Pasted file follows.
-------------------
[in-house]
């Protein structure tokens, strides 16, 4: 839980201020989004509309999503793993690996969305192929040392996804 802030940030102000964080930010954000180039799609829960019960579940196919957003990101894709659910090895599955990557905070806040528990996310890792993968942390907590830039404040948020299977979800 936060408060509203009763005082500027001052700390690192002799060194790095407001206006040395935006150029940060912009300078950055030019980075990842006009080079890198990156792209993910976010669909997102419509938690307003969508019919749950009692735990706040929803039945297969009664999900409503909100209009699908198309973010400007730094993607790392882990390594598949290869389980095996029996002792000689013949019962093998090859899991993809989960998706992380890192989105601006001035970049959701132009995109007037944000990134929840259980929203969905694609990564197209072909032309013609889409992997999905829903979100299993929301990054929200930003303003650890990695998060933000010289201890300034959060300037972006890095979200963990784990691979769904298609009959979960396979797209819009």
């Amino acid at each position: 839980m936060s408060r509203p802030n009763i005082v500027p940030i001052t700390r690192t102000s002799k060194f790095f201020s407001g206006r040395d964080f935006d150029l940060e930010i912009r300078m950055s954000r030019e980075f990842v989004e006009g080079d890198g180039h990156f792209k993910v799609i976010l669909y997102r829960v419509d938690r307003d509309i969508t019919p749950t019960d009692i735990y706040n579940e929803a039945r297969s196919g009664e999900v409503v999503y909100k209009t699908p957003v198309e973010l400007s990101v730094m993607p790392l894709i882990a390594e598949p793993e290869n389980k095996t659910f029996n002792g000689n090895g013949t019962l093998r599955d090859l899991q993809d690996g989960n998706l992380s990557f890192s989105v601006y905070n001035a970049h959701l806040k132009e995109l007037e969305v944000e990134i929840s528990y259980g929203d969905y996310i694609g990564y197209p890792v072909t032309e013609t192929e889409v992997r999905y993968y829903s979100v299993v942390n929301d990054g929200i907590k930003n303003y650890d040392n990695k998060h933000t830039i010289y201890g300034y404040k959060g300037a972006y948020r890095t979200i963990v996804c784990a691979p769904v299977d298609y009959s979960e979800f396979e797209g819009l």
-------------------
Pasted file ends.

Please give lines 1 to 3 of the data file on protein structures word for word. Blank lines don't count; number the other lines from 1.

[in-house]
């Protein structure tokens, strides 16, 4: 839980201020989004509309999503793993690996969305192929040392996804 802030940030102000964080930010954000180039799609829960019960579940196919957003990101894709659910090895599955990557905070806040528990996310890792993968942390907590830039404040948020299977979800 936060408060509203009763005082500027001052700390690192002799060194790095407001206006040395935006150029940060912009300078950055030019980075990842006009080079890198990156792209993910976010669909997102419509938690307003969508019919749950009692735990706040929803039945297969009664999900409503909100209009699908198309973010400007730094993607790392882990390594598949290869389980095996029996002792000689013949019962093998090859899991993809989960998706992380890192989105601006001035970049959701132009995109007037944000990134929840259980929203969905694609990564197209072909032309013609889409992997999905829903979100299993929301990054929200930003303003650890990695998060933000010289201890300034959060300037972006890095979200963990784990691979769904298609009959979960396979797209819009």
């Amino acid at each position: 839980m936060s408060r509203p802030n009763i005082v500027p940030i001052t700390r690192t102000s002799k060194f790095f201020s407001g206006r040395d964080f935006d150029l940060e930010i912009r300078m950055s954000r030019e980075f990842v989004e006009g080079d890198g180039h990156f792209k993910v799609i976010l669909y997102r829960v419509d938690r307003d509309i969508t019919p749950t019960d009692i735990y706040n579940e929803a039945r297969s196919g009664e999900v409503v999503y909100k209009t699908p957003v198309e973010l400007s990101v730094m993607p790392l894709i882990a390594e598949p793993e290869n389980k095996t659910f029996n002792g000689n090895g013949t019962l093998r599955d090859l899991q993809d690996g989960n998706l992380s990557f890192s989105v601006y905070n001035a970049h959701l806040k132009e995109l007037e969305v944000e990134i929840s528990y259980g929203d969905y996310i694609g990564y197209p890792v072909t032309e013609t192929e889409v992997r999905y993968y829903s979100v299993v942390n929301d990054g929200i907590k930003n303003y650890d040392n990695k998060h933000t830039i010289y201890g300034y404040k959060g300037a972006y948020r890095t979200i963990v996804c784990a691979p769904v299977d298609y009959s979960e979800f396979e797209g819009l």